A chartered accountant has been awarded more than $60,000 after the NSW Civil and Administrative Tribunal found that her former employer, Deloitte Touche Tomatsu, had discriminated against her on the grounds of her disability.
In August 2012, the Applicant advised her employer she had been diagnosed with tuberculosis. The medical evidence provided by the Applicant stated that the particular type of tuberculosis was not contagious and did not pose a risk to others when treated properly. Although indicating that she may require reduced duties and possibly time off for subsequent medical reviews, the Applicant’s doctor advised she had no objections to the Applicant returning to work when she feels able.
Despite the advice from her doctor, the Applicant alleged that her former employer pressured her to take a period of unpaid leave, was more intensively performance-managed due to her disability and that she was subsequently pressured to resign.
The Tribunal used a comparator to determine whether the Applicant had been treated less favourably than her employer would have treated someone in similar circumstances who did not have that disability. While her employer argued that the Applicant was outwardly unhappy and her performance had deteriorated, the tribunal held that the treatment is discriminatory because her disability was a factor in her former employer’s actions.
The Applicant was awarded $14,307 as compensation for the 6 week period of unpaid leave she was pressured to take, $10,000 for non-economic loss and the difference between her usual salary and the workers compensation payments that she had received, approximately $36,000.
Rise of disability discrimination complaints:
This decision is just the latest in a long list of high profile disability discrimination complaints in Australia
A PHD candidate with dyslexia has reportedly lodged a complaint against the University of Sydney alleging that it has failed to make reasonable adjustments by not providing support services to prospective students. Despite finding a supervisor willing to supervise his PHD at the University, he was reportedly unable to gain access to a scribe to complete his proposal to enroll unless he was already enrolled.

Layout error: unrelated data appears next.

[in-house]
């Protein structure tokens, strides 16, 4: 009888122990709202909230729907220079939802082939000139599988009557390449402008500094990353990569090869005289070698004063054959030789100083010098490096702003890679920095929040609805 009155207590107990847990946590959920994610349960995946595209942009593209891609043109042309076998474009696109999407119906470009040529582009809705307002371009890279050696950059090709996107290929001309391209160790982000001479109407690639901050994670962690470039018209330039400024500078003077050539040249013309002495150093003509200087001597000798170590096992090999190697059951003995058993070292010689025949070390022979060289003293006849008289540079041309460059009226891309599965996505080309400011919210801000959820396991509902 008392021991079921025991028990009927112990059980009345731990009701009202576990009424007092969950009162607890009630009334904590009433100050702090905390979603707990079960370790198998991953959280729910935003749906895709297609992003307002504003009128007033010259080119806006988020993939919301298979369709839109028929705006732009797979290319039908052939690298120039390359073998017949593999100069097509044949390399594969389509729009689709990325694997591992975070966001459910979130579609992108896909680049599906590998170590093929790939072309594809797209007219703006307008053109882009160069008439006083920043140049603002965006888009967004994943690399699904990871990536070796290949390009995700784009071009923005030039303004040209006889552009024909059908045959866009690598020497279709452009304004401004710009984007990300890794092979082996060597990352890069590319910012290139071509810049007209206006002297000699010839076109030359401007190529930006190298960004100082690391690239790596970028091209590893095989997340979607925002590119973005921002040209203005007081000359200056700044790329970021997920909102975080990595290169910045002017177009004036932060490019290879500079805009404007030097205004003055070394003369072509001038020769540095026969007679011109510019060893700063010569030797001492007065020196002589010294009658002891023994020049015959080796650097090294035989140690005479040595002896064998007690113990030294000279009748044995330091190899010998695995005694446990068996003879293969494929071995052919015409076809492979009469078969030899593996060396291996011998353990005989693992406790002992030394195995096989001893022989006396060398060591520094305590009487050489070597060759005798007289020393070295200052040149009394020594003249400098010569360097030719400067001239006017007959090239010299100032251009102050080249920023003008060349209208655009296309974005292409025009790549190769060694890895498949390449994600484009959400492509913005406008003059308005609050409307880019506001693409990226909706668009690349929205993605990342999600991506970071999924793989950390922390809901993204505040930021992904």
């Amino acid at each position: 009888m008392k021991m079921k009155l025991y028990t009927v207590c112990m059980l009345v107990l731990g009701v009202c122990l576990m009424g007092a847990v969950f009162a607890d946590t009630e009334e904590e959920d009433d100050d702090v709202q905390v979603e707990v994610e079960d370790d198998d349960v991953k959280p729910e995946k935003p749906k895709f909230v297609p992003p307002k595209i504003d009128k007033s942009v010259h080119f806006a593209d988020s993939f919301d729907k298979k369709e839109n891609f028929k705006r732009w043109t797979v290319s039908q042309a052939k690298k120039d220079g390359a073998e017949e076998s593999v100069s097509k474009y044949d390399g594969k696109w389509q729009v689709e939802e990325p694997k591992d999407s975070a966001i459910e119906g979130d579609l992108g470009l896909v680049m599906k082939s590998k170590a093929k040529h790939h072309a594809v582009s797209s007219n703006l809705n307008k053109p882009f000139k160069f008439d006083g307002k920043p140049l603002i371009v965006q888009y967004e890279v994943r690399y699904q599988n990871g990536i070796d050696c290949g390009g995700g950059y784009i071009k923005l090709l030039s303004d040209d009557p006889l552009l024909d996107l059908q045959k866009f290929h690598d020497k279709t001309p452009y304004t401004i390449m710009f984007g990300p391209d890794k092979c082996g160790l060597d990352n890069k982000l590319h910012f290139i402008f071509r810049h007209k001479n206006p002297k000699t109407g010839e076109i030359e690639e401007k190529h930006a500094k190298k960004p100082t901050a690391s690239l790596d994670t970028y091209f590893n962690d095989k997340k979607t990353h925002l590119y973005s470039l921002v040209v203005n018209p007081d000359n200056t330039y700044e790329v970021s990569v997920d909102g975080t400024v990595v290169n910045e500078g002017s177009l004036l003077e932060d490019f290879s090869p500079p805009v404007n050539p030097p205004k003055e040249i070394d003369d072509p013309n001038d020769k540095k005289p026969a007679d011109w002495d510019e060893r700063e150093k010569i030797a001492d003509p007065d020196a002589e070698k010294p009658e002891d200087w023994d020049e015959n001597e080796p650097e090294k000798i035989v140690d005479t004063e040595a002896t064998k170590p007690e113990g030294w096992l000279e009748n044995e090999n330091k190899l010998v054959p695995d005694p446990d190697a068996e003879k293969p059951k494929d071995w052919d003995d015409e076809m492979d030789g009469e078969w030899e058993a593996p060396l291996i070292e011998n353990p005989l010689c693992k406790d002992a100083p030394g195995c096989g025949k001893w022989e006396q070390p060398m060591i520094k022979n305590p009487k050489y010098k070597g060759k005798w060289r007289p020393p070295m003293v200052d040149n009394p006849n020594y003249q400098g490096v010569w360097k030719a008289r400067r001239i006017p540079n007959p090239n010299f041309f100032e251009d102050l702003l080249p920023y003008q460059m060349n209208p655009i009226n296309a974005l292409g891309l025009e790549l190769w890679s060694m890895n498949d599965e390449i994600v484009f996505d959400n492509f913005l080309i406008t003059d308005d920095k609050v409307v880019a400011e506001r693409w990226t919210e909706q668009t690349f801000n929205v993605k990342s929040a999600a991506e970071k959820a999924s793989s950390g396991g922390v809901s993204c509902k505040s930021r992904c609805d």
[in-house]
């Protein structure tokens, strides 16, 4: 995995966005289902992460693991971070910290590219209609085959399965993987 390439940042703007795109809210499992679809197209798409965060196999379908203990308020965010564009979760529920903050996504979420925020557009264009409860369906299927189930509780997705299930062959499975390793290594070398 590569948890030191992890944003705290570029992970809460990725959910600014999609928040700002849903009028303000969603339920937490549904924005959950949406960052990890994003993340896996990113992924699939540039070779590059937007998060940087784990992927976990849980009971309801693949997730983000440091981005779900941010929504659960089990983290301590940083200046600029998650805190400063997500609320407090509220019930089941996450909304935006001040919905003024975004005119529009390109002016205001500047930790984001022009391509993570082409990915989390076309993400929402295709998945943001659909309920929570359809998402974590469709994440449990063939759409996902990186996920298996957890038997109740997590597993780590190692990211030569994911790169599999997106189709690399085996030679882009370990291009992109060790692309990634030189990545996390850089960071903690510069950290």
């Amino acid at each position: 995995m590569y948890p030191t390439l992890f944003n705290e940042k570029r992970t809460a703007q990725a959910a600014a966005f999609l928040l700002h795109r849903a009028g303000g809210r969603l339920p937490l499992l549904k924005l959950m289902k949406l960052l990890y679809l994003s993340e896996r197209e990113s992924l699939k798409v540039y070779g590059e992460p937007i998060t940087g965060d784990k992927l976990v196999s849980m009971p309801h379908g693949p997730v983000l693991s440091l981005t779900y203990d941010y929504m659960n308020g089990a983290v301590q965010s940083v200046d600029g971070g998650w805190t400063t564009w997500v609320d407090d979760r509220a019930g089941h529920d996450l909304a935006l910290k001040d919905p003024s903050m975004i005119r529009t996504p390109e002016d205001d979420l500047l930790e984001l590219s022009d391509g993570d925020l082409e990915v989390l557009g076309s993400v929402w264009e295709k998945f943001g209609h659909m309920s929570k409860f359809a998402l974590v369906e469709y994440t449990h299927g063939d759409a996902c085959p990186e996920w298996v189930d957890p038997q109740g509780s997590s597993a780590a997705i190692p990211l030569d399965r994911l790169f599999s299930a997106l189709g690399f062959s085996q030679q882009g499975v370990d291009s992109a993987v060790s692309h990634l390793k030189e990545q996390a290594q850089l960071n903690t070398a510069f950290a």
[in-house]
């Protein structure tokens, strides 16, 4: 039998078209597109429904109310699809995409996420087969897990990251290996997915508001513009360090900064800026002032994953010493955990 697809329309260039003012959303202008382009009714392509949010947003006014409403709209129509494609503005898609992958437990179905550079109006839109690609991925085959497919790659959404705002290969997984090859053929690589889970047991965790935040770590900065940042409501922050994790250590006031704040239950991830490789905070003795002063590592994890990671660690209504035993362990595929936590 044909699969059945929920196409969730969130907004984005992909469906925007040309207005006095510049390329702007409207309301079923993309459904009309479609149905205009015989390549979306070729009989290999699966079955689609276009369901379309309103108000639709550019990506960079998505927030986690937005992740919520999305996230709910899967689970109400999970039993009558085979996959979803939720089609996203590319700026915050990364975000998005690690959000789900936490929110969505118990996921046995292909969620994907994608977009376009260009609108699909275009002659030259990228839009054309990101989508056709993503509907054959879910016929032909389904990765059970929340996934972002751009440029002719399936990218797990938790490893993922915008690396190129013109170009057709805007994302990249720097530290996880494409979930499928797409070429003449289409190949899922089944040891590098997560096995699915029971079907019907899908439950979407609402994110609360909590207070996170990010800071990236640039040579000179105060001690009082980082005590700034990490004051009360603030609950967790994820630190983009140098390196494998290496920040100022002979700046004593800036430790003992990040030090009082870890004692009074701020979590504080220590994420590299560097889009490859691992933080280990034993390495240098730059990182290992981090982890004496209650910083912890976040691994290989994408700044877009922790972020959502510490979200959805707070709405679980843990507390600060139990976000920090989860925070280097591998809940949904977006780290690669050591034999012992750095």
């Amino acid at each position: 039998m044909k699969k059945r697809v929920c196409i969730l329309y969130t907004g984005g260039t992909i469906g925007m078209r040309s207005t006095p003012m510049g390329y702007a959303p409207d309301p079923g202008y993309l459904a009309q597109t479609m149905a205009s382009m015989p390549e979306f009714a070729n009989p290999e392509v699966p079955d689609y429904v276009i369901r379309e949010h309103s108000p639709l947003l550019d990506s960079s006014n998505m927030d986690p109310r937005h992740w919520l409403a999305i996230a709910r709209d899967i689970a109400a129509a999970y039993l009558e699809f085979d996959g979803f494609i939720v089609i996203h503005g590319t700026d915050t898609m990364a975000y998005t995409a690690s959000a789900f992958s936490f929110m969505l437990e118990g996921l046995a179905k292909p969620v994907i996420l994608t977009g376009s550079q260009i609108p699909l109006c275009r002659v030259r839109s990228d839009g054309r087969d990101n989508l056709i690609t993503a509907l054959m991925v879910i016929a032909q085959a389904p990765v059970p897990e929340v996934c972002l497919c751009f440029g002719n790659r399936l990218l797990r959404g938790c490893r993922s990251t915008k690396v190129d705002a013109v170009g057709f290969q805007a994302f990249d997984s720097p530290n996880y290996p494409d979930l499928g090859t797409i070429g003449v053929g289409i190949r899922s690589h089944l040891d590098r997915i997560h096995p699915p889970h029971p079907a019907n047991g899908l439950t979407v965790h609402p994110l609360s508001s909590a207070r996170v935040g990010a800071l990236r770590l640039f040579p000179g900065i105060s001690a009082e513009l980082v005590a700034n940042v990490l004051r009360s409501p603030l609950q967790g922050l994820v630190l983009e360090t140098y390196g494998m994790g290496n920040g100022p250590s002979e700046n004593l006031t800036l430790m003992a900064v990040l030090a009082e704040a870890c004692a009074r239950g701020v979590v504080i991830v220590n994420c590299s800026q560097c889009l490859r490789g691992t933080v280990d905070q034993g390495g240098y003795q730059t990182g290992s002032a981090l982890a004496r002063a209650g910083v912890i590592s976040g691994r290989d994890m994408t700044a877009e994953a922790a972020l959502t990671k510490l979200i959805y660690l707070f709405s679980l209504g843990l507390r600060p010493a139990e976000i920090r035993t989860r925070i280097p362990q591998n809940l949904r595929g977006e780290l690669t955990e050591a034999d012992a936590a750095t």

In another case, high profile law firm Maurice Blackburn has been accused of discriminating against a blind lawyer in Queensland. The Applicant alleged that her duties were changed, effectively amounting to a demotion, after she was deemed an unacceptable risk to the business. The Applicant also claimed she was asked to leave the Christmas party before dessert was served because her carer had left, even though another employee arranged to support her. Maurice Blackburn disputes the allegations.
What does this mean for your business?
The Federal Disability Discrimination Act of 1992 (D.D.A.) protects all Australian employees against discrimination based on disability. The Act comes into play when employees with a disability are treated unfairly compared to those without a disability. Employers need to be wary of accommodating their disabled employees, ensuring they are treated in equal fairness to those without a disability. Or be prepared to take on the costs!
For more information on the recommendations and what this means for you, clients should contact the HR Assured team. If you’d like more information about the benefits of becoming an HR Assured client contact us today for an informal chat.